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UK Regulators to Clamp Down on Greenwashing


With the UN Climate Change Conference of the Parties (COP26) taking place in Glasgow in just over a months time (31 October – 12 November 2021) and PM Boris Johnson stating that: “It’s time for humanity to grow up,” in relation to tackling Climate Change, sustainability and environmental issues are high on the agenda.

Pre-pandemic Climate Change was hitting the headlines on a daily basis and as a result businesses have had to re-examine their own practices and make changes where possible. Fashion in particular was under fire for being a major polluter, responsible for 10% of annual global carbon emissions. Large brands sat up and took note and many include a ‘corporate responsibility’ page to reveal their practises and plans on their websites.

In a bid to reassure consumers that their brand or company is ethical or sustainable there has also been a rise in ‘Greenwashing’ – a practice where brands or businesses appear to be interested in protecting the environment through marketing or misleading information.

Now UK authorities have warned businesses they have until 2022 to make sure their green claims comply with the law – or risk fines and other penalties. The move is part of a clamping down on greenwashing by the authorities, with fashion and textiles a priority sector. 

The Competition and Markets Authority (CMA) published its finalised Green Claims Code, which is focused on 6 principles based on existing consumer law. These are:

1. Being truthful and accurate

2. Being clear and unambiguous

3. Not omitting or hiding important information

4. Only making fair and meaningful comparisons

5. Only considering the full lifecycle of a product

6. Being substantiated

Last year, the CMA found that 40 per cent of green claims made online could be misleading following an investigation of websites, with fashion one of the sectors investigated.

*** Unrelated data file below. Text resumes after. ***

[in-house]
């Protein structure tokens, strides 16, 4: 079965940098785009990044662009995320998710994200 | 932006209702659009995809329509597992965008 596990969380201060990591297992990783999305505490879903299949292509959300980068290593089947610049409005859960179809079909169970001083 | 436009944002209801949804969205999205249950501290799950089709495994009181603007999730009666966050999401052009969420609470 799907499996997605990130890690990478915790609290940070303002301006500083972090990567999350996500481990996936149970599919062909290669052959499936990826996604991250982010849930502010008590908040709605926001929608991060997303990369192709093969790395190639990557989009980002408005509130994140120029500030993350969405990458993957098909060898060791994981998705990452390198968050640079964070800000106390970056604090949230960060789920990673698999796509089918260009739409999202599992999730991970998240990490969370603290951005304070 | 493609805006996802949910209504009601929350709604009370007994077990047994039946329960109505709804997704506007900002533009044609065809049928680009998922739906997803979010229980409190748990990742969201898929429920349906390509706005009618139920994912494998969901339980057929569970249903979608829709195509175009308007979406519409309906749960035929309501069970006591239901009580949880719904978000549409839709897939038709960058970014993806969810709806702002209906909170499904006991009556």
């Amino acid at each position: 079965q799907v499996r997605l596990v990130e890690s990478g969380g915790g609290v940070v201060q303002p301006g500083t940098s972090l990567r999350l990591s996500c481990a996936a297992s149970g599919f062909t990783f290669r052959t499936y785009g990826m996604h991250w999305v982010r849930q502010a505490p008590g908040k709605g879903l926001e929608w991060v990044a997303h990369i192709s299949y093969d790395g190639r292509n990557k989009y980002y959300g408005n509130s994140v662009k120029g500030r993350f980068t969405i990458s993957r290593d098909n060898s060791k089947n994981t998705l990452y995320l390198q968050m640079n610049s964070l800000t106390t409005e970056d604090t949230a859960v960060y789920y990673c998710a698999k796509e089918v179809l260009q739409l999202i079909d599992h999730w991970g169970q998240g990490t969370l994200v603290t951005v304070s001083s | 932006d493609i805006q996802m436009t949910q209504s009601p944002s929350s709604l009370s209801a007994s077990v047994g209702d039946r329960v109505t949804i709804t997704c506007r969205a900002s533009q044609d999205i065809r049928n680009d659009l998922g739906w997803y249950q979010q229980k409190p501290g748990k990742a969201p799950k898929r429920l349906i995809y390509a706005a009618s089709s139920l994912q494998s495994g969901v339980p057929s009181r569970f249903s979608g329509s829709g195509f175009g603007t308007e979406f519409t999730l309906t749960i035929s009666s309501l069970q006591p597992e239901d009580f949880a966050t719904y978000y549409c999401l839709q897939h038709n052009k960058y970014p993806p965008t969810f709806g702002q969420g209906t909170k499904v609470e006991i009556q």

Fashion-Enter CEO Jenny Holloway commented: “About time! The garment manufacturers that are working ethically, correctly and with true sustainability at its fundamental ethos have lost out for years to non-compliant factories. This then drives prices down putting more pressure on margins. However, how will this be enforced? Will fines be implemented and how will ethical suppliers be supported?”

The CMA’s intention is to help businesses understand how to communicate their green credentials while reducing the risk of misleading shoppers. It is clear that firms making green claims “must not omit or hide important information” and “must consider the full life cycle of the product”.

The Code is part of a wider awareness campaign which the CMA has launched ahead of COP26.

Andrea Coscelli, Chief Executive of the CMA, said:

“More people than ever are considering the environmental impact of a product before parting with their hard-earned money. We’re concerned that too many businesses are falsely taking credit for being green, while genuinely eco-friendly firms don’t get the recognition they deserve.

“The Green Claims Code has been written for all businesses – from fashion giants and supermarket chains to local shops.

“Any business that fails to comply with the law risks damaging its reputation with customers and could face action from the CMA.”

The Green Claims Code has been published following extensive consultation with businesses of all sizes and consumer groups. Businesses should check their green claims against the Code and seek legal advice if they are unsure whether their claims comply with the law.

More information can be found on the misleading environmental claims case page.

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